Thanksgiving is Thursday, and that means more than 43 million Americans will be on the road, driving to family gatherings. For many parents, the crowded roads can bring another challenge: Keeping a 9-year-old entertained along the way. And sometimes, DVDs are not enough. These days, kids love to tinker with smartphones and tablets, as well.
With that in mind, NPR's Renee Montagne spoke with an actual 9-year-old, Jane Frauenfelder, and her father, Mark. Together, they host the podcast Apps for Kids.
Robert Siegel speaks with Dr. Michael Ryan, Coordinator of Research and Curator and Head of Vertebrate Paleontology at the Cleveland Museum of Natural History, about a new dinosaur species discovery — the Xenoceratops.
Originally published on Wed November 28, 2012 7:59 am
French adventurer-scientist Roland Bourdeix has a grand, almost surreal, vision for how to preserve a thousand or more genetic varieties of coconut trees. Imagine, as he does, turning dozens or hundreds of remote Pacific islands into coconut sanctuaries. Each island would contain just a few varieties of these trees. No others would be allowed, because the whole point of this exercise is to prevent uncontrolled mixing of genes from different varieties.
First-person shooter games have become more cinematic and aesthetically pleasing over the years and dominate the video game industry. Stephen Totilo, editor in chief of online video game publication Kotaku, explains the appeal of point-and-shoot games.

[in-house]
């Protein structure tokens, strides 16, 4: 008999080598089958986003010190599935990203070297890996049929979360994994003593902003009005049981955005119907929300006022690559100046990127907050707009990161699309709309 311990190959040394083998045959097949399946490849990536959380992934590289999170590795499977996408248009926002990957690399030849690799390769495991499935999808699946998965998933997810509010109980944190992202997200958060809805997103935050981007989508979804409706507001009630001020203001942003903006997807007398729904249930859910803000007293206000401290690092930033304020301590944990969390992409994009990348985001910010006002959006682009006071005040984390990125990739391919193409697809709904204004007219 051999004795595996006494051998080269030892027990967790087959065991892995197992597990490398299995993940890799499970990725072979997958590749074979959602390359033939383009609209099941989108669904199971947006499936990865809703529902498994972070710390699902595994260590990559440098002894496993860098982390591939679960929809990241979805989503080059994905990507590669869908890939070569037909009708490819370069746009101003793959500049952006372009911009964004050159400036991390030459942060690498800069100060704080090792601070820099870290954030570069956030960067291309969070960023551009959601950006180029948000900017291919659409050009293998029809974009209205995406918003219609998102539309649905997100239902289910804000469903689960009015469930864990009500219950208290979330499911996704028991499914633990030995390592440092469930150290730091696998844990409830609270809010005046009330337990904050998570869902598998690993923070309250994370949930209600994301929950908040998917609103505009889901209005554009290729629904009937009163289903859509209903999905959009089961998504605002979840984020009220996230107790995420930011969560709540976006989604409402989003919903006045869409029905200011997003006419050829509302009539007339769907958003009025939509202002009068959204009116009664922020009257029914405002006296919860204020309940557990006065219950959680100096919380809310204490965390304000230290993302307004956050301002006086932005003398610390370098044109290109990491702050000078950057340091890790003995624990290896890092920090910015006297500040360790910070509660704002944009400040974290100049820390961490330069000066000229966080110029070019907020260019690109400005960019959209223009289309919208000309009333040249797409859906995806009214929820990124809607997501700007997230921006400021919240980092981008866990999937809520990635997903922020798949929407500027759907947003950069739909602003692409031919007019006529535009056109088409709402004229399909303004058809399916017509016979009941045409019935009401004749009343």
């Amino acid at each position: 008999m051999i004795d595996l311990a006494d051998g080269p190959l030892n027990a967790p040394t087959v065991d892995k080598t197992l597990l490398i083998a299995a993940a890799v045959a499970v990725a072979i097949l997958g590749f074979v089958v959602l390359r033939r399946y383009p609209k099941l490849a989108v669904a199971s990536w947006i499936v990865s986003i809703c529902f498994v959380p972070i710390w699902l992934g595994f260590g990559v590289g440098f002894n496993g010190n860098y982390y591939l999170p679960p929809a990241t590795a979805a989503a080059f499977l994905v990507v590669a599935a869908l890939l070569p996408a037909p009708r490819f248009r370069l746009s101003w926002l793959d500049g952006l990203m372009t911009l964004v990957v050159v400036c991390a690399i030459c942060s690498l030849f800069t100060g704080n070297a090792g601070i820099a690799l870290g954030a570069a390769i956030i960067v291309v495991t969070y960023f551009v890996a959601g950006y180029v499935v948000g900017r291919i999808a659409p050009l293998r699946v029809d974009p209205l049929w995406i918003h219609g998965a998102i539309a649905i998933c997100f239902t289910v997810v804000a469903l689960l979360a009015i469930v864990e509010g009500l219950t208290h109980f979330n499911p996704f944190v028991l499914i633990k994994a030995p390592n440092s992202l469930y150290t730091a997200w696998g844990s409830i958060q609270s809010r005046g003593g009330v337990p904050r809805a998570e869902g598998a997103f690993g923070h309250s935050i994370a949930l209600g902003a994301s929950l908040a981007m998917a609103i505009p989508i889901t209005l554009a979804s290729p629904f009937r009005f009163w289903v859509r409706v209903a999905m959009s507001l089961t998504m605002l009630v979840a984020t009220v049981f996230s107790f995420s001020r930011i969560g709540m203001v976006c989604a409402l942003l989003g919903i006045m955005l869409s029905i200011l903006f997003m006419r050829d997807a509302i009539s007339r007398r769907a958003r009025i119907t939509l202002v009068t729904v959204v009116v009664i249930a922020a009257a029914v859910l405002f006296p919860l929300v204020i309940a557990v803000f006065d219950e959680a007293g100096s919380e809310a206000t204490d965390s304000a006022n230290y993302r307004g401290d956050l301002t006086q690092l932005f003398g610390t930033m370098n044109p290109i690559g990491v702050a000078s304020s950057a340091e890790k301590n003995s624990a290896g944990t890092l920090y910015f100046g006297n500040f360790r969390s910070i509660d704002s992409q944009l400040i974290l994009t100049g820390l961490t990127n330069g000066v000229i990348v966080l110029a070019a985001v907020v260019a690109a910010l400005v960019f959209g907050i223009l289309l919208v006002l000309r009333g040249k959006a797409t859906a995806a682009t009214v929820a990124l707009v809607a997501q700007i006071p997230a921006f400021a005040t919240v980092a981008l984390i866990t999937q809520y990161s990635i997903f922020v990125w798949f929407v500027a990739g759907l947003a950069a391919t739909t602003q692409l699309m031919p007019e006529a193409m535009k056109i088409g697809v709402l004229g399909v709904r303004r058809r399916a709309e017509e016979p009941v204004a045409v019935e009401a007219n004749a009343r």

The Cherokee Nation has teamed up with Google to launch Gmail in the Cherokee language. They hope to give young Cherokees a chance to use the language every day. Guest host Celeste Headlee discusses the project with Google Senior Software Engineer Craig Cornelius and Cherokee language expert Joseph Erb.
Scientists working on NASA's six-wheeled rover on Mars have a problem. But it's a good problem.
They have some exciting new results from one of the rover's instruments. On the one hand, they'd like to tell everybody what they found, but on the other, they have to wait because they want to make sure their results are not just some fluke or error in their instrument.
A light micrograph image of telomeres, shown in yellow, at the end of human chromosomes. Women tend to have longer telomeres than men and tend to outlive men, according to new research matching genetic information with medical records.
A massive research project in California is beginning to show how genes, health habits and the environment can interact to cause diseases. And it's all possible because 100,000 people agreed to contribute some saliva in the name of science.
Originally published on Mon November 26, 2012 12:55 pm
We've been hearing a lot recently about how algorithms can predict just about anything. They find long-lost friends on Facebook and guess which books we'll buy next on Amazon. Algorithms hit the big time this month, when New York Times blogger Nate Silver used mathematical models and statistics to correctly forecast the outcome of every state in the presidential election.